City Council threatens to pull plug on Arnold Home demo because bidder not a Detroiter

Arnold HomeDetroit City Council postponed a $1 million project to demolish the dangerous, derelict Arnold Home on 7 Mile because the winning bidder was not from the city.

The sprawling nursing home near the Southfield Freeway collapsed in December 2011, killing two metal scrappers and drawing attention to a long-abandoned building that is wide open to trespass and has injured others in the past.

“I would like to see a list of contractors who actually bidded on this,” Councilwoman Brenda Jones said, bemoaning the failure to find a Detroit demolition company to do the work.

The council postponed a vote on demolition until at least Wednesday so some council members can review the higher-priced proposals from Detroit companies.

“That’s outrageous,” Leigh Johnson, who lives near the 13-acre property building at 18520 W Seven Mile, said when told of the postponement. “There are children playing around that mess all the time. It needs to come down before someone else is killed.”

Some council members agreed.

“I want to see the other companies that submitted as well,” Councilman James Tate said, “but I think we all want to see this monstrosity down as soon as possible. It’s a dangerous eyesore.”

Arnold Home
Arnold home before scrapping

The nursing home closed about a decade ago and was heavily scrapped soon after.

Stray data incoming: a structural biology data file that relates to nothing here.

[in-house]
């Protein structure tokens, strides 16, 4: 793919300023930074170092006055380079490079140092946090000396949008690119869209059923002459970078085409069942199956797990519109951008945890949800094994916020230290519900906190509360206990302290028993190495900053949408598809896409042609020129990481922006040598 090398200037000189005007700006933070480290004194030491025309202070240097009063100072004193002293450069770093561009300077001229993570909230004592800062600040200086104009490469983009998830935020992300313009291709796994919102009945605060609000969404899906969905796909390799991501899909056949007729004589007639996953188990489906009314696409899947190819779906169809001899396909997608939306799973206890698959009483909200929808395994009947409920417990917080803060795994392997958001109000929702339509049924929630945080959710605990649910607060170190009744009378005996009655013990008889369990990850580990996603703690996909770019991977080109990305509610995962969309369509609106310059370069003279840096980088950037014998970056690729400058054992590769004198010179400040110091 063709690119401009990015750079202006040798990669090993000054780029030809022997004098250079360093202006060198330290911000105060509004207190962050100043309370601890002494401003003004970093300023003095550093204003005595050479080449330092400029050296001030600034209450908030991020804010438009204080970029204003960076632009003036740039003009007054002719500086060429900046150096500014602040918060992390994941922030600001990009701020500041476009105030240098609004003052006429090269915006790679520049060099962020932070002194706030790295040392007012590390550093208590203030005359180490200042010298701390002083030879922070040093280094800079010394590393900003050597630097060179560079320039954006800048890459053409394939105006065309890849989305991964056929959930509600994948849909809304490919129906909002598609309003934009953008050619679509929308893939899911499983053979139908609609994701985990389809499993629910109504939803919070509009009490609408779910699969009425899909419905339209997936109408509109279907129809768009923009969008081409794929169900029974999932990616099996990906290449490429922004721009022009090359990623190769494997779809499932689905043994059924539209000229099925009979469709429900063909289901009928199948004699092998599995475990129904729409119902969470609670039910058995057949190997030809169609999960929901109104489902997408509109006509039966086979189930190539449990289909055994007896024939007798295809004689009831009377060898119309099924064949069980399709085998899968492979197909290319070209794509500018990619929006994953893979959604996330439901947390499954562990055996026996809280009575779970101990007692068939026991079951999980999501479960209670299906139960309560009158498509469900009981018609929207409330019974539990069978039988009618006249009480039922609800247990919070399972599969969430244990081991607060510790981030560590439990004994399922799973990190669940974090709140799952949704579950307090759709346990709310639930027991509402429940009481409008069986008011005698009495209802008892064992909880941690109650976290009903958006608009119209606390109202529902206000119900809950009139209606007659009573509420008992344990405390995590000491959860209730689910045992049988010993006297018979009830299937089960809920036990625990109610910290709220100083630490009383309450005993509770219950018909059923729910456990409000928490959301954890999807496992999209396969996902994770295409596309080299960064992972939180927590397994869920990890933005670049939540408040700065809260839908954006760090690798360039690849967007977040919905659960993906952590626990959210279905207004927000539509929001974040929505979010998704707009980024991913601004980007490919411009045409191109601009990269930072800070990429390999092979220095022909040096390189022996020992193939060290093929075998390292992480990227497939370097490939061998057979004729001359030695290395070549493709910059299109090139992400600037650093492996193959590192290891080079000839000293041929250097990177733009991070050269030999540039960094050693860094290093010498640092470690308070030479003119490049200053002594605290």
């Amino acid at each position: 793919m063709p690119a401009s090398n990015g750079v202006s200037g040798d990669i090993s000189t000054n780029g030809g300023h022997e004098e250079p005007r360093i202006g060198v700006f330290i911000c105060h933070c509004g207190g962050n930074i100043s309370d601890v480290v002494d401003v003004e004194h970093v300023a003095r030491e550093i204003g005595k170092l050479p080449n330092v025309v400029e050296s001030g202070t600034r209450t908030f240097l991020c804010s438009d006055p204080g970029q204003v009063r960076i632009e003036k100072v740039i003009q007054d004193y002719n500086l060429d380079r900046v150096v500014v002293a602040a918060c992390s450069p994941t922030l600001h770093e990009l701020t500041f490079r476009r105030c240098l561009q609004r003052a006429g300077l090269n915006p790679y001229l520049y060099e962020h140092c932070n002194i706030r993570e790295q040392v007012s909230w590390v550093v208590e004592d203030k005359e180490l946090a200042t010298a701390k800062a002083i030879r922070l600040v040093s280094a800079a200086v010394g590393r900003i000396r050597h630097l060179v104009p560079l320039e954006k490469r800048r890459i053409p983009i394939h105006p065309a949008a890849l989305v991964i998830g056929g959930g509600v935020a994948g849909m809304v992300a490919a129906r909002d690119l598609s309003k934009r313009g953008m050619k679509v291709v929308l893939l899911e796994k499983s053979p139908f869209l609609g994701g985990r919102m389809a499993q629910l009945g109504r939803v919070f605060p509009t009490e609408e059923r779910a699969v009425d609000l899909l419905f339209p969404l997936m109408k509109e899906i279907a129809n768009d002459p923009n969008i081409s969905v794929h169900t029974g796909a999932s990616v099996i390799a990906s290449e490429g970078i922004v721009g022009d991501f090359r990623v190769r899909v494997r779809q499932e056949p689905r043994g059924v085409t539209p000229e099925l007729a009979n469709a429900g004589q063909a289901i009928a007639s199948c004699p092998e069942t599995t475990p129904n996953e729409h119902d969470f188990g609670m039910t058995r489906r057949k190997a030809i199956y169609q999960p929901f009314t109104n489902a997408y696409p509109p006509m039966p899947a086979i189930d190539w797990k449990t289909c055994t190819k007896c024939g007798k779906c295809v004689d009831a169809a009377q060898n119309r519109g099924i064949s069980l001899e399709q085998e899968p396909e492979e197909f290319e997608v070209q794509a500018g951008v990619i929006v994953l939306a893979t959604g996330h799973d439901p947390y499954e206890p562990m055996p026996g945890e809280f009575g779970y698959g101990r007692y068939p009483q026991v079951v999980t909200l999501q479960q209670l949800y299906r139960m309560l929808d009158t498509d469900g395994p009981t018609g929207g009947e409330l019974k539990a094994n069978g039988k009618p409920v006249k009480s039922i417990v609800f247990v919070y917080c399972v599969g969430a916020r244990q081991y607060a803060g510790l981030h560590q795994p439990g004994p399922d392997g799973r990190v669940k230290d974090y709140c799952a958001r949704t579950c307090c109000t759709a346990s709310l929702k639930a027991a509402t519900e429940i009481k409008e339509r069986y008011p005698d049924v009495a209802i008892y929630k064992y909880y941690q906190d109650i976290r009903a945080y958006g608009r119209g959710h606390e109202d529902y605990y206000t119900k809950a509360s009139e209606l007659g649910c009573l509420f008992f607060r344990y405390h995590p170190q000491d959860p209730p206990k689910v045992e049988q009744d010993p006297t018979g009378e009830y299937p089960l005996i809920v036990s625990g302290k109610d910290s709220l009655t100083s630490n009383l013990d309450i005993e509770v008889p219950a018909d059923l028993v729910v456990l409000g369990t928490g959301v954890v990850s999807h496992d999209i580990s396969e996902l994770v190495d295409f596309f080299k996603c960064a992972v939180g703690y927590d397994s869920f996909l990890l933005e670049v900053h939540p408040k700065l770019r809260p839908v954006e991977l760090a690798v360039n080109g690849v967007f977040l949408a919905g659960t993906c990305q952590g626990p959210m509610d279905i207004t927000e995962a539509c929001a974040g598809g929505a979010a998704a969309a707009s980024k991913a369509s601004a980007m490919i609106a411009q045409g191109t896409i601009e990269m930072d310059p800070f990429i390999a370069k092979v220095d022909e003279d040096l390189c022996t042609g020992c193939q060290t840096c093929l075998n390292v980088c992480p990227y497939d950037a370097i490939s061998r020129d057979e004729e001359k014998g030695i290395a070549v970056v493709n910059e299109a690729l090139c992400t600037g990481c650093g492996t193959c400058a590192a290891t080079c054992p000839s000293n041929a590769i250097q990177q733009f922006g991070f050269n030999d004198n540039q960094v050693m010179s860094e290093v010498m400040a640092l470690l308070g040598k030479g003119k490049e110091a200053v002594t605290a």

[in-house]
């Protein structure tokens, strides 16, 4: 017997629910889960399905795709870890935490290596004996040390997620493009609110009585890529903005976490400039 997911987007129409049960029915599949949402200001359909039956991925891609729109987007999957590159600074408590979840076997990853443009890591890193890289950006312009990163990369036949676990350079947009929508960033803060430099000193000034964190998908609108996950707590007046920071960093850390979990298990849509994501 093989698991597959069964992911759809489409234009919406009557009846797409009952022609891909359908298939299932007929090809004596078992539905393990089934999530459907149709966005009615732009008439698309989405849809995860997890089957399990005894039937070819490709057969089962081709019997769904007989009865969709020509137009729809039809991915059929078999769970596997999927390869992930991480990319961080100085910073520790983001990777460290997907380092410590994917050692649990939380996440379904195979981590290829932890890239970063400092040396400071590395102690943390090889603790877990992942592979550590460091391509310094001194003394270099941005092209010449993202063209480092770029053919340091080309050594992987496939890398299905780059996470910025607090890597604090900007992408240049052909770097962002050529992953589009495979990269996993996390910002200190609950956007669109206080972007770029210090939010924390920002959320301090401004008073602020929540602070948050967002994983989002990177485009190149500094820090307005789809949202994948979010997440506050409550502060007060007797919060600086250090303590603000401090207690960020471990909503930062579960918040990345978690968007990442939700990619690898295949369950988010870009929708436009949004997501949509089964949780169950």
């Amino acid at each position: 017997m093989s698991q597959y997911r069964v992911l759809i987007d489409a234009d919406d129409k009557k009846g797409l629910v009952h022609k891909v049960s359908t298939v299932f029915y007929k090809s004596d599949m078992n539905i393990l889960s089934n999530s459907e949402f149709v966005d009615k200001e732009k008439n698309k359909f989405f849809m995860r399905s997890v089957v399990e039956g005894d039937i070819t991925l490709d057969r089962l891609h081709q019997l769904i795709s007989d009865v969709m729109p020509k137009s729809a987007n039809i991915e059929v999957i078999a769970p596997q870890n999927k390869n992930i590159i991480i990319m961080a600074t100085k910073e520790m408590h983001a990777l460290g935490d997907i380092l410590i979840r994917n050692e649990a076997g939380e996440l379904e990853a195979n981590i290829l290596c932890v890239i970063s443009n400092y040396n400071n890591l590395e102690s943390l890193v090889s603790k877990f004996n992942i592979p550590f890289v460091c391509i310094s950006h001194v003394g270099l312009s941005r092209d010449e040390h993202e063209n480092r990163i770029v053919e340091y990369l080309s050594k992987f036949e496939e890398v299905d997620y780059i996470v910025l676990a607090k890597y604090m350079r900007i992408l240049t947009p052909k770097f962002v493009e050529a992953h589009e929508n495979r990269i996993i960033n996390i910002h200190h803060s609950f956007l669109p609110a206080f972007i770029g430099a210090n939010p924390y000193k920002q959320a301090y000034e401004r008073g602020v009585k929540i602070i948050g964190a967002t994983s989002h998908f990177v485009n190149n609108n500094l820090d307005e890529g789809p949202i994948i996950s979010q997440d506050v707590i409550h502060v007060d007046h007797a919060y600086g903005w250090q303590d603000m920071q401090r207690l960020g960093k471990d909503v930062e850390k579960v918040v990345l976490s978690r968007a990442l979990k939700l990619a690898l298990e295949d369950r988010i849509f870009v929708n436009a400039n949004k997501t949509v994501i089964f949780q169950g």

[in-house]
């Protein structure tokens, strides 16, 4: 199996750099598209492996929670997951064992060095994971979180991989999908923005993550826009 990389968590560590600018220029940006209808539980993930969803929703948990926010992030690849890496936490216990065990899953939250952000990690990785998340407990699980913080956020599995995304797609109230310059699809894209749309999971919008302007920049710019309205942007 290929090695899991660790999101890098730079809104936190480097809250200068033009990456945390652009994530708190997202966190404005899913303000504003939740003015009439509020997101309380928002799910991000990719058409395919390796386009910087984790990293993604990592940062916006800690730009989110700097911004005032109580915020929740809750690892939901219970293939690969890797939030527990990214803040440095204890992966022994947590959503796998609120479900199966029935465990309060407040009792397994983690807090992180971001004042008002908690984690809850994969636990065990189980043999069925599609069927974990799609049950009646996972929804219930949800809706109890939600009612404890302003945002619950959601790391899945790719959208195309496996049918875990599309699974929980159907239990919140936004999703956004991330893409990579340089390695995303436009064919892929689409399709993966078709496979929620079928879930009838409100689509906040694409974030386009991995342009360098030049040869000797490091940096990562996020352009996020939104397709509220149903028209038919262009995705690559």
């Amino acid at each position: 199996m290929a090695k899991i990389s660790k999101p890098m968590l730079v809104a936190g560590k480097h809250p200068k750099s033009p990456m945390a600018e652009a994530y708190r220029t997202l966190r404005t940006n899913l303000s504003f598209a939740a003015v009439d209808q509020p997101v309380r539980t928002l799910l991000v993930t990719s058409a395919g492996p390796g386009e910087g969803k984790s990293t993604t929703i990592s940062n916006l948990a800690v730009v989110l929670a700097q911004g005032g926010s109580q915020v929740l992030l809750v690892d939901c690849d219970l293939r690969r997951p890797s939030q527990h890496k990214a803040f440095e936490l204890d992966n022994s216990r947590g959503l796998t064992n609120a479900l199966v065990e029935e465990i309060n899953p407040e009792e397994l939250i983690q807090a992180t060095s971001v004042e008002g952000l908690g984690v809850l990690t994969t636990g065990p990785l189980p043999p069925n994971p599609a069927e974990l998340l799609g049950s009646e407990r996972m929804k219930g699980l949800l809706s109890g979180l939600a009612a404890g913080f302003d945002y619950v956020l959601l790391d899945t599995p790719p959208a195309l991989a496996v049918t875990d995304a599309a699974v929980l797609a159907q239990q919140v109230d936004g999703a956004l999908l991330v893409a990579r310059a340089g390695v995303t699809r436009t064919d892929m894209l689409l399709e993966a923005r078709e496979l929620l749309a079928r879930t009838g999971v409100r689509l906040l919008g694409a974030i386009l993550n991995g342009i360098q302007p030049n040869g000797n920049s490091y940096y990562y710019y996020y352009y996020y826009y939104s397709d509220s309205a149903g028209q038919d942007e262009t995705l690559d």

“It’s time for the building to come down as quickly as humanly possible, and hopefully we will do that tomorrow,” Council President Pro Tem Gary Brown said.

The council chose an odd time to wage a fight against outside contractors. The city’s new emergency manager, Kevyn Orr, has the authority to trump council decisions, and the city’s budget is a mess and could lead to municipal bankruptcy.

Check back for photos from inside the Arnold Home.

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Steve Neavling, who lives on the city’s east side, is an investigative journalist, a freelance reporter for Reuters and former city hall reporter for the Detroit Free Press. Neavling explores corruption, Detroit’s unsung heroes and the underbelly of an oft-misunderstood city.

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Steve Neavling

Steve Neavling lives and works in Detroit as an investigative journalist. His stories have uncovered corruption, led to arrests and reforms and prompted FBI investigations.